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REVIEW ARTICLE
Year : 2019  |  Volume : 14  |  Issue : 5  |  Page : 67-75

Stevens-Johnson syndrome/toxic epidermal necrolysis spectrum for the rheumatologist


1 Department of Immunology and Rheumatology, IMS and SUM Hospital, Bhubaneswar, Odisha, India
2 Department of Rheumatology, S. C. B. Medical College and Hospital, Cuttack, Odisha, India

Correspondence Address:
Dr. Saumya Ranjan Tripathy
Department of Rheumatology, S. C. B. Medical College and Hospital, Cuttack - 753 007, Odisha
India
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Source of Support: None, Conflict of Interest: None


DOI: 10.4103/0973-3698.272155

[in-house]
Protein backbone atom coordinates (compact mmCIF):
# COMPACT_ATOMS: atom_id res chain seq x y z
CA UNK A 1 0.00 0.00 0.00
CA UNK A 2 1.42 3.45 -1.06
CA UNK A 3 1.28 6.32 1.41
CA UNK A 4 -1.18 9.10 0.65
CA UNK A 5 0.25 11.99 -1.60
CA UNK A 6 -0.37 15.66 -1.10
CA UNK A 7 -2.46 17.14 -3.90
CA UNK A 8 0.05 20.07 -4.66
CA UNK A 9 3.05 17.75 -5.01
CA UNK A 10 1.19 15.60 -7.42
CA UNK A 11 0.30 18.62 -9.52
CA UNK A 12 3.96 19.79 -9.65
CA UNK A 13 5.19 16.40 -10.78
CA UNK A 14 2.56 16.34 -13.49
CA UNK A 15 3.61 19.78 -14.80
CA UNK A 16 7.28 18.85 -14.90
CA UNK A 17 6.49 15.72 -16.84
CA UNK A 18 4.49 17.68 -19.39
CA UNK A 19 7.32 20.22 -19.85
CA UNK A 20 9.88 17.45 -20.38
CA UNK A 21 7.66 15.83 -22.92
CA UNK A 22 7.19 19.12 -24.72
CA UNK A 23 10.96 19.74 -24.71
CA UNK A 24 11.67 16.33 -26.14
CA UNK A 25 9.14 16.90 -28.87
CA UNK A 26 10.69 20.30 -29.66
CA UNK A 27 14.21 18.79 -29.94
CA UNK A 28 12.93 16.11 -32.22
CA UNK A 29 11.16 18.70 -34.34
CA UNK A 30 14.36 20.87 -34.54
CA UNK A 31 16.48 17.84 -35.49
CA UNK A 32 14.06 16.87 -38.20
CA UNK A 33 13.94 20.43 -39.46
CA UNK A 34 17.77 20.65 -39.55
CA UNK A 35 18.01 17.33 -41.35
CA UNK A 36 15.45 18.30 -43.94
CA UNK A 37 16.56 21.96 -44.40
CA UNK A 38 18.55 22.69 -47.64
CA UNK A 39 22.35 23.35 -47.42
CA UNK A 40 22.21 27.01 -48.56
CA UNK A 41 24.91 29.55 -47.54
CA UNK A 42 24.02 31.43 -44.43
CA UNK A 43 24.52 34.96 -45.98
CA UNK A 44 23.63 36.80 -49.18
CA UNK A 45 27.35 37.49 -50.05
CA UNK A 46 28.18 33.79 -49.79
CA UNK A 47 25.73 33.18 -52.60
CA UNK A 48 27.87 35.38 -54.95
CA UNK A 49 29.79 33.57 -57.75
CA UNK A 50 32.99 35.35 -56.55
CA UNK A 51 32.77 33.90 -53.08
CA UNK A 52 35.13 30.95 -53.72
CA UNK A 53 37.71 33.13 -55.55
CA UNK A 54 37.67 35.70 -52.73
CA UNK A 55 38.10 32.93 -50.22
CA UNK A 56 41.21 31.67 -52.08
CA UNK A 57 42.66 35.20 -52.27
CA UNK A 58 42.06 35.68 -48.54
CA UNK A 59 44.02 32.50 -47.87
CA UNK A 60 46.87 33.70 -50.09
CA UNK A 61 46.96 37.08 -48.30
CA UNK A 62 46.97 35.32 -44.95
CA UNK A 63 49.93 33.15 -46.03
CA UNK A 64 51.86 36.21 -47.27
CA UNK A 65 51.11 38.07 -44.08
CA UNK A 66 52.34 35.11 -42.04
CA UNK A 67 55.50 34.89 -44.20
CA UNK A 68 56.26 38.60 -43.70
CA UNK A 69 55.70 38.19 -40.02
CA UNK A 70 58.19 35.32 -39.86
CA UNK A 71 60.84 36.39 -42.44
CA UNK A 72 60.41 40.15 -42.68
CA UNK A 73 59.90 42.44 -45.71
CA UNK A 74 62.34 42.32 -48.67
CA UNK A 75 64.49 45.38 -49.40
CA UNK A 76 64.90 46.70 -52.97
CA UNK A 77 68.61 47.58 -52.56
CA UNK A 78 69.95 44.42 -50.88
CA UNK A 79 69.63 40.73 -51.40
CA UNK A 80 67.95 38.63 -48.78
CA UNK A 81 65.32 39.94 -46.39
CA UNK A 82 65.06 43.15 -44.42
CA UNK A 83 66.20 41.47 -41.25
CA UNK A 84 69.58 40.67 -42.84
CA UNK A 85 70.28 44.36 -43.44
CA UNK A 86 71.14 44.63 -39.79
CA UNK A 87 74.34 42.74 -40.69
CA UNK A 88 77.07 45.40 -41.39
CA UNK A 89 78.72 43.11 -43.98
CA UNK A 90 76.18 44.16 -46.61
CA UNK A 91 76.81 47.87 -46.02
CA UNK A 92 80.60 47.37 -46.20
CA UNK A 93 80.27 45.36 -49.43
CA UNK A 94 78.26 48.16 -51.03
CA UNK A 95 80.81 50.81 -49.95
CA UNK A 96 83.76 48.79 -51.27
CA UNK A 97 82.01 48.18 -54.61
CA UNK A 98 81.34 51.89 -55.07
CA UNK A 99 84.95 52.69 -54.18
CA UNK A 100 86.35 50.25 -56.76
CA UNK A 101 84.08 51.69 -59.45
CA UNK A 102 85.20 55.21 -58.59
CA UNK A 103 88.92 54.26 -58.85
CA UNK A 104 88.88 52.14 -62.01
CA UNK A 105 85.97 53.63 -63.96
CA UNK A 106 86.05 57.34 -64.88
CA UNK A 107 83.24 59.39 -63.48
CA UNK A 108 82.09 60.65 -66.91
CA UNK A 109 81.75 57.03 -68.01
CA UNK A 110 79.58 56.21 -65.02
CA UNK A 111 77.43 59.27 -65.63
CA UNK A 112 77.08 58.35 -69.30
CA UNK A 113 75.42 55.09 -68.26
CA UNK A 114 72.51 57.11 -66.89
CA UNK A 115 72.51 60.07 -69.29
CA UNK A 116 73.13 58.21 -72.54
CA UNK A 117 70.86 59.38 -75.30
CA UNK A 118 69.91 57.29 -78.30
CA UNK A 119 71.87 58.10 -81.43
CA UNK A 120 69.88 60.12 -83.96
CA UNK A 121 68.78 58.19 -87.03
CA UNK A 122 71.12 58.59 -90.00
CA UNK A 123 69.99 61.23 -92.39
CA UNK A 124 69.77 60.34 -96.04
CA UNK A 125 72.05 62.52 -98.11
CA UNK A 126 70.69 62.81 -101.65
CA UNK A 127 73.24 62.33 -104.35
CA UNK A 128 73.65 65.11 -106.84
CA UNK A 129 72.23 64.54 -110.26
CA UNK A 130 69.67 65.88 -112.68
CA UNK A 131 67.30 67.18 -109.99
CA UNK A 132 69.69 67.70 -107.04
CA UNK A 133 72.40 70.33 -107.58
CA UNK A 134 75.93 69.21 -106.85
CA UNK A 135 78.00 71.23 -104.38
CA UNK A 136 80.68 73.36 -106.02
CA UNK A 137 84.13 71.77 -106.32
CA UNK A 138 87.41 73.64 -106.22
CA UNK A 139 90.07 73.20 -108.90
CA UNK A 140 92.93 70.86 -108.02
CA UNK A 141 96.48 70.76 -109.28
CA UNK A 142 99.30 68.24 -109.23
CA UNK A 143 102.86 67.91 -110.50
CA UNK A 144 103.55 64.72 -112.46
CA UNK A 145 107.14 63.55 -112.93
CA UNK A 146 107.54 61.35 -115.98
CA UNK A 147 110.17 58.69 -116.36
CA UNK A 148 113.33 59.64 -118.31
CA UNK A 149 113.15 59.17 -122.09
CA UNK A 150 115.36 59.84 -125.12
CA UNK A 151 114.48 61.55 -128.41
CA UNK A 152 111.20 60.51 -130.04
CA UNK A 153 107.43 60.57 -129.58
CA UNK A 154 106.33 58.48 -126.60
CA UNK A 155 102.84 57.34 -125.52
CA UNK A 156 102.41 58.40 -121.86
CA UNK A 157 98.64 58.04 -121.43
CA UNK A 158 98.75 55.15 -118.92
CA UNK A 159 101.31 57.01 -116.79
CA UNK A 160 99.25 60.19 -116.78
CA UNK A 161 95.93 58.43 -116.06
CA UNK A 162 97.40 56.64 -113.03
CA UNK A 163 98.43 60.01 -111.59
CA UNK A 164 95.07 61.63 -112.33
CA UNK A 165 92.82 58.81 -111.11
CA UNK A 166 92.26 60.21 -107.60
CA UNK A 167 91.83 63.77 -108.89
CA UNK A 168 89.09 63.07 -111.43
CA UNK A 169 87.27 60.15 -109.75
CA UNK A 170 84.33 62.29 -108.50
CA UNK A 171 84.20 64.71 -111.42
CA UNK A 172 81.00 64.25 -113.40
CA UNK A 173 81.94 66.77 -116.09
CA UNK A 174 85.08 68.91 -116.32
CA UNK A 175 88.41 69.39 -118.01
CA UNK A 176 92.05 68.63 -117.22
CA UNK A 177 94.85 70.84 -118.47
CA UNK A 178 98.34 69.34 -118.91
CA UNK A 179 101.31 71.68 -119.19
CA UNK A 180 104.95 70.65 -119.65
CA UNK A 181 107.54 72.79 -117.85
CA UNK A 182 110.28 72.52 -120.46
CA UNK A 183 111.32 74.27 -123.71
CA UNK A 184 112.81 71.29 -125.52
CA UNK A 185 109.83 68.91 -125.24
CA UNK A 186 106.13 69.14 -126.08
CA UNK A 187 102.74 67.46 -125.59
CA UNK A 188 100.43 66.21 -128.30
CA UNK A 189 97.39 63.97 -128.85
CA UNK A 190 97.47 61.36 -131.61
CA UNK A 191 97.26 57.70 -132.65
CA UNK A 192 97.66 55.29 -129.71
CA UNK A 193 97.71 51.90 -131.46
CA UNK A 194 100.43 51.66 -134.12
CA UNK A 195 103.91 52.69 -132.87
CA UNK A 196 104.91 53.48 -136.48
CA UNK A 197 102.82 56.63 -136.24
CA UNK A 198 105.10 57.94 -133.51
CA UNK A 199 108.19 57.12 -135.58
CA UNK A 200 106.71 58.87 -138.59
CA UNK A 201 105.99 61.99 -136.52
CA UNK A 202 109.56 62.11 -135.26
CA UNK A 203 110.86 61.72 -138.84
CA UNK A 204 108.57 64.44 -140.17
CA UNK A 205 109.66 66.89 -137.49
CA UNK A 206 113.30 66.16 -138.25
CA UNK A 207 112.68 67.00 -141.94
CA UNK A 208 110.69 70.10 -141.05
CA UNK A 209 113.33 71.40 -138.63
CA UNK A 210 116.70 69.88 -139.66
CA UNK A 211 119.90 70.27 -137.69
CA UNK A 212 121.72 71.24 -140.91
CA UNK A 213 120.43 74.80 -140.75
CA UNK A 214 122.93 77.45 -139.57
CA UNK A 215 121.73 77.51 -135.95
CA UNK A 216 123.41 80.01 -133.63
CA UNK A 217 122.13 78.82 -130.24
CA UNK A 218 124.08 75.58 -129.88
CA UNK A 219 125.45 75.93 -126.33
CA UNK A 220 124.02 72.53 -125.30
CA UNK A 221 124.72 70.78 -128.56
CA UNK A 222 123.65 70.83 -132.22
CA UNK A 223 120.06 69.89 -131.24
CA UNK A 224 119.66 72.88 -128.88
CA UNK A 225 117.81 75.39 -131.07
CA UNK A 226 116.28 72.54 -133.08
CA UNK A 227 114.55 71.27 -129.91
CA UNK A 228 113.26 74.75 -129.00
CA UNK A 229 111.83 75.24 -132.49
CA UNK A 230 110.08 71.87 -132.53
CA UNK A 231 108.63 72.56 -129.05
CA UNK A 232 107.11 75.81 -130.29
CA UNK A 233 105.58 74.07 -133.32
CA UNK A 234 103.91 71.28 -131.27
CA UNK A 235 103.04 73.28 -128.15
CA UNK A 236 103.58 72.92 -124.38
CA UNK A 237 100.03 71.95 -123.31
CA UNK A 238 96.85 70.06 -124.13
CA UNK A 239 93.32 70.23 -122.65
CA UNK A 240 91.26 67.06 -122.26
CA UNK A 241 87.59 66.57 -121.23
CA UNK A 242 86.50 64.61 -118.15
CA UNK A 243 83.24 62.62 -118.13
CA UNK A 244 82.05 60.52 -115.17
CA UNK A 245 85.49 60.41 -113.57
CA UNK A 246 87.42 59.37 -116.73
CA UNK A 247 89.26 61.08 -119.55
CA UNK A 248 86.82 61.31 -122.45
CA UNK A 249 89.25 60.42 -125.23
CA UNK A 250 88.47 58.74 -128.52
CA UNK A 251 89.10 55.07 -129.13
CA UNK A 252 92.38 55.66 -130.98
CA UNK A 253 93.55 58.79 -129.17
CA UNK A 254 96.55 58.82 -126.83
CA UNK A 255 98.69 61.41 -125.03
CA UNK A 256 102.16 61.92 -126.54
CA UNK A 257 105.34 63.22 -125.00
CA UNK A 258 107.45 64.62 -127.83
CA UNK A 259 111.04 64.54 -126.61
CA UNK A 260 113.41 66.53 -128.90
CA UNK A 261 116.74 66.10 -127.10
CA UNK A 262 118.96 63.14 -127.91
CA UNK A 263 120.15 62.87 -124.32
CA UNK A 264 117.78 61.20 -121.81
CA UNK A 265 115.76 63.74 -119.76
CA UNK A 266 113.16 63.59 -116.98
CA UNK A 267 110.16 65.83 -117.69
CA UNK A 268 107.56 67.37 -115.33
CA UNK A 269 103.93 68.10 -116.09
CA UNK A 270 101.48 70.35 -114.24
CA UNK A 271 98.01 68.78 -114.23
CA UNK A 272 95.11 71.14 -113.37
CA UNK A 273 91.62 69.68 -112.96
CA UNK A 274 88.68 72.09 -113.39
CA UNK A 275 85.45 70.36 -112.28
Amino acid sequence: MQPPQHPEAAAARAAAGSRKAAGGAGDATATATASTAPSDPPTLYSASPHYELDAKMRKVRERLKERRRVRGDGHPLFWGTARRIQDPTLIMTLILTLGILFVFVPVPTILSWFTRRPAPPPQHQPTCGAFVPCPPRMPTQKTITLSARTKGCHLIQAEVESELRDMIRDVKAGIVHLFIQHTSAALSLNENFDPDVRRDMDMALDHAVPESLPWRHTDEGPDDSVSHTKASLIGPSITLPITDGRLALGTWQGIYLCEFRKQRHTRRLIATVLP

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Stevens-Johnson syndrome/toxic epidermal necrolysis (SJS/TEN) represent a spectrum of mucocutaneous manifestations characterized by widespread epidermal and/or mucosal detachment from dermis. It occurs due to Type IV hypersensitivity leading to keratinocyte apoptosis. Many extrinsic and intrinsic defects in the apoptotic pathway have been postulated to result in its dysregulation. The characteristic skin lesions of SJS/TEN include ill-defined, coalescing, red macules with necrotic centers followed by extensive epidermal detachment. Mucosa is involved in up to 90% of cases causing erosions and crusts that may precede or follow skin lesions. Supportive care is the mainstay of treatment and if not started promptly may result in high mortality and morbidity. Although many immunosuppressive drugs have been tried in treatment, no treatment has proven beneficial except cyclosporine which has been shown to retard the progression of SJS/TEN. A patient with SJS/TEN as a presenting feature poses two-fold challenge to a rheumatologist as it could be a manifestation of lupus or side effects of a myriad of drugs used by the rheumatologist.


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